By Barbara Frankel
Having trouble recruiting young talent from one demographic group? Learn a lesson from PricewaterhouseCoopers on how to develop and nurture interns.
Ten years ago, PwC went the traditional route of partnering with nonprofits to find talented Black and Latino interns, with the hope that they would eventually be new hires for the professional-services firm, which is No. 2 in The 2013 DiversityInc Top 50 Companies for Diversity.
“But as we’ve moved to bigger services, we’ve expanded our diverse pipeline and our recruiters are very involved in this,” says Carly Williams, U.S. Diversity Recruiting Leader. She notes that especially in accounting, it’s always a struggle to find talent from these groups.
“If 22 percent of accounting majors are Black and Latino and we are hiring 14 percent Black and Latino, we’re doing pretty well,” she says.
The firm’s biggest successes have been through two specific programs—Start and Explore. Both help young people from underrepresented groups understand what it’s like to work in a professional-services firm and how they can hone their skills.
The Start program is aimed at Black, Latino and Native American college freshmen, sophomores or juniors who are looking at careers in accounting, auditing or professional-consulting services. The program is a seven-week internship that in the past five years has helped more than 350 students. PwC finds the interns through its nonprofit partners, strong relationships with schools including HBCUs, and online strategies.
During their internships, the students gain exposure to executives through networking events, social media and job shadowing. They are given professional and technical development opportunities and work assignments, including marketing and sales, HR, and IT.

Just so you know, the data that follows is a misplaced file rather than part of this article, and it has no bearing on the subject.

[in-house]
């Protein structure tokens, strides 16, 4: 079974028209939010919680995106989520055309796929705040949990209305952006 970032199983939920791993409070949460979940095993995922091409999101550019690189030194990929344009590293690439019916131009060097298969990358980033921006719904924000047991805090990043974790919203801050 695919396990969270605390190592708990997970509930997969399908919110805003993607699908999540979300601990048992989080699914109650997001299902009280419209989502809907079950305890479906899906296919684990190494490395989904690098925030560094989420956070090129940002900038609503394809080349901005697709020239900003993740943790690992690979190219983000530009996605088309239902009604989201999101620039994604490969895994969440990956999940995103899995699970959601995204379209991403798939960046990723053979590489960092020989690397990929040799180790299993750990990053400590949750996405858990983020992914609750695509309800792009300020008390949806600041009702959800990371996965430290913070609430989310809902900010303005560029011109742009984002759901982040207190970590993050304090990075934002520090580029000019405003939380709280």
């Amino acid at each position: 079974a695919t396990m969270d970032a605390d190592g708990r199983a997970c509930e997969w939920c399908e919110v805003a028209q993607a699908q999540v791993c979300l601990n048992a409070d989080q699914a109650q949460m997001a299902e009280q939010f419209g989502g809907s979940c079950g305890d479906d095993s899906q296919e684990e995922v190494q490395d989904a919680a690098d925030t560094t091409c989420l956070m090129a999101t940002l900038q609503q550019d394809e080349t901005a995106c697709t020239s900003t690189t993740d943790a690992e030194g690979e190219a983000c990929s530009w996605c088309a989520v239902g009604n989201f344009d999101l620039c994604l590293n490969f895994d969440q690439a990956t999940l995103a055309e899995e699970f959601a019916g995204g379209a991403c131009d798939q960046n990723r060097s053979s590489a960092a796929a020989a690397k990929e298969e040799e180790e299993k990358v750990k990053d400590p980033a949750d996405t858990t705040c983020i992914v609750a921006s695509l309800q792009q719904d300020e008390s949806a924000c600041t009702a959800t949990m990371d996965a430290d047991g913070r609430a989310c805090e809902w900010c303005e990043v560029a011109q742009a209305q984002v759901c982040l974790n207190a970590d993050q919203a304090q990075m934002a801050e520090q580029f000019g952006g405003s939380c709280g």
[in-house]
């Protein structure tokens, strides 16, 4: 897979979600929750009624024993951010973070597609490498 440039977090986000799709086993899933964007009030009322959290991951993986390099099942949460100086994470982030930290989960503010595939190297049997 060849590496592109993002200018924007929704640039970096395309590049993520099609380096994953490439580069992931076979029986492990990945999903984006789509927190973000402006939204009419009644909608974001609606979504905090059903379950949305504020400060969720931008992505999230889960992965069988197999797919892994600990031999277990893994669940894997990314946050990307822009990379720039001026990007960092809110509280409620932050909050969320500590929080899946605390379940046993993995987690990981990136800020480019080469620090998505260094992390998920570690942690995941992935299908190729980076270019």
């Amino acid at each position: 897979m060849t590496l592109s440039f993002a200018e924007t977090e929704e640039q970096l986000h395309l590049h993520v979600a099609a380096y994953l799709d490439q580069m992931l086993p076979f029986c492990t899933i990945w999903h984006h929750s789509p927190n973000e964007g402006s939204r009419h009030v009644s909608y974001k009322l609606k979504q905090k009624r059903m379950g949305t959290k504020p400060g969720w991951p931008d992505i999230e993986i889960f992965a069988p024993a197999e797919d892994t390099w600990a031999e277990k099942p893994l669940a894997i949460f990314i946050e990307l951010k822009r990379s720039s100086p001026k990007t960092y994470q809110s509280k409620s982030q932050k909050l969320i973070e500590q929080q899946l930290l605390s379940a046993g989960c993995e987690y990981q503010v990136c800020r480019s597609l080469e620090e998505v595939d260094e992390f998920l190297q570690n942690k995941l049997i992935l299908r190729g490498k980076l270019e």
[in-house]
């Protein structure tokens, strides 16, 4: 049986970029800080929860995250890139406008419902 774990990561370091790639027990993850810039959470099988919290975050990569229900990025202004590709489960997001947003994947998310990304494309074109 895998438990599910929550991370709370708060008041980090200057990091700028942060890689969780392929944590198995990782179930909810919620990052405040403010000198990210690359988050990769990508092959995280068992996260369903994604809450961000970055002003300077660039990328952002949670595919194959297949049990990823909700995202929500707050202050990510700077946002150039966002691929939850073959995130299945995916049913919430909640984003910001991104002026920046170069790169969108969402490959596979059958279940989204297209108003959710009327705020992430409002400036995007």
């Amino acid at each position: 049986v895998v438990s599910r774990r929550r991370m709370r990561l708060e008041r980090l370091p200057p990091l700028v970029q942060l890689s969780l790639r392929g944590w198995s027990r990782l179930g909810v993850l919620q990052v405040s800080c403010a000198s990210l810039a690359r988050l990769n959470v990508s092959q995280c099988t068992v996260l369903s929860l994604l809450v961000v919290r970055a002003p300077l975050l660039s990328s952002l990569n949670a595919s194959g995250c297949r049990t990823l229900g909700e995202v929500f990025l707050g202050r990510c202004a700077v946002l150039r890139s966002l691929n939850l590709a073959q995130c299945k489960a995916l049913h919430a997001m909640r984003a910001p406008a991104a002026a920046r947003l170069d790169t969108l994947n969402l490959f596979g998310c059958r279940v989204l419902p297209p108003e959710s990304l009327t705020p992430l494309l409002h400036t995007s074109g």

At the end of a successful internship, students are invited to have a client-service internship in the Assurance, Tax or Advisory practices.
The Start program is complemented by the Explore program, a one-day introduction to the profession. The 5-year-old program started more as “a sell about PwC and what we do. But working closely with learning and development folks, we learned this should be more about the students—personal motivators, goals, achievements that translate into your career,” Williams says.
Last year, PwC held 120 Explore programs throughout the country, reaching 400 students. Although the form doesn’t track race and ethnicity, Williams says many of the students are from underrepresented racial/ethnic groups.
What’s most important, she says, is having recruiters understand the value of including underrepresented groups—and especially students—in all their efforts.
“It’s important to embed diversity within the culture of our recruiters and not have it be stand-alone. Our leaders, like Bob Moritz (Chairman and Senior Partner) and Maria Castañon Moats (Chief Diversity Officer) walk the walk. Our recruiters—and our interns—see it and feel it,” Williams says.